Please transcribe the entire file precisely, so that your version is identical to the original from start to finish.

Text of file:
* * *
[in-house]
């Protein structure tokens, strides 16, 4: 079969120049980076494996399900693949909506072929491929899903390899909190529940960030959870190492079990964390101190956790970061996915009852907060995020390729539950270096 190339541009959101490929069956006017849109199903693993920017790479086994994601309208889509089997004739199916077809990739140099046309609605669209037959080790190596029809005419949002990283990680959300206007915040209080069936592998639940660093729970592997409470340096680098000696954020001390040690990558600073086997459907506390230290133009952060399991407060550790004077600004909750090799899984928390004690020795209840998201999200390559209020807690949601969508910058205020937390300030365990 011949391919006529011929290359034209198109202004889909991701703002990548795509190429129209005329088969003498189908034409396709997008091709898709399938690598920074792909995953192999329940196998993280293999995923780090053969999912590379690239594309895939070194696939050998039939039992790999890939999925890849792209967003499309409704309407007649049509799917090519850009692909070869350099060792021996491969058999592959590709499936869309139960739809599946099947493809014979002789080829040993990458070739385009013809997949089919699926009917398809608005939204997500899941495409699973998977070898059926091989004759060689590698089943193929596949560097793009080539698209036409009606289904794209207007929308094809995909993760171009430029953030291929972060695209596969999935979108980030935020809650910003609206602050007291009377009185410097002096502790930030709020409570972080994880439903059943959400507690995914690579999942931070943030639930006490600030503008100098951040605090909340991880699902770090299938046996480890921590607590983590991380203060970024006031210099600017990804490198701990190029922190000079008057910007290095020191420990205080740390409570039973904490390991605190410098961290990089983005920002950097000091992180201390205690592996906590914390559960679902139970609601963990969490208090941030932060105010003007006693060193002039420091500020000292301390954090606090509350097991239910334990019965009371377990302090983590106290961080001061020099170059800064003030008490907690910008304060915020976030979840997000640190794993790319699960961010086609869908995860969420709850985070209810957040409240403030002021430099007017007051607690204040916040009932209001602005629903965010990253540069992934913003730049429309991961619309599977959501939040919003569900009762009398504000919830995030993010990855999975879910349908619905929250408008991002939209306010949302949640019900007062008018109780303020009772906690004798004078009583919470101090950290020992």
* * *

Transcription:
[in-house]
């Protein structure tokens, strides 16, 4: 079969120049980076494996399900693949909506072929491929899903390899909190529940960030959870190492079990964390101190956790970061996915009852907060995020390729539950270096 190339541009959101490929069956006017849109199903693993920017790479086994994601309208889509089997004739199916077809990739140099046309609605669209037959080790190596029809005419949002990283990680959300206007915040209080069936592998639940660093729970592997409470340096680098000696954020001390040690990558600073086997459907506390230290133009952060399991407060550790004077600004909750090799899984928390004690020795209840998201999200390559209020807690949601969508910058205020937390300030365990 011949391919006529011929290359034209198109202004889909991701703002990548795509190429129209005329088969003498189908034409396709997008091709898709399938690598920074792909995953192999329940196998993280293999995923780090053969999912590379690239594309895939070194696939050998039939039992790999890939999925890849792209967003499309409704309407007649049509799917090519850009692909070869350099060792021996491969058999592959590709499936869309139960739809599946099947493809014979002789080829040993990458070739385009013809997949089919699926009917398809608005939204997500899941495409699973998977070898059926091989004759060689590698089943193929596949560097793009080539698209036409009606289904794209207007929308094809995909993760171009430029953030291929972060695209596969999935979108980030935020809650910003609206602050007291009377009185410097002096502790930030709020409570972080994880439903059943959400507690995914690579999942931070943030639930006490600030503008100098951040605090909340991880699902770090299938046996480890921590607590983590991380203060970024006031210099600017990804490198701990190029922190000079008057910007290095020191420990205080740390409570039973904490390991605190410098961290990089983005920002950097000091992180201390205690592996906590914390559960679902139970609601963990969490208090941030932060105010003007006693060193002039420091500020000292301390954090606090509350097991239910334990019965009371377990302090983590106290961080001061020099170059800064003030008490907690910008304060915020976030979840997000640190794993790319699960961010086609869908995860969420709850985070209810957040409240403030002021430099007017007051607690204040916040009932209001602005629903965010990253540069992934913003730049429309991961619309599977959501939040919003569900009762009398504000919830995030993010990855999975879910349908619905929250408008991002939209306010949302949640019900007062008018109780303020009772906690004798004078009583919470101090950290020992």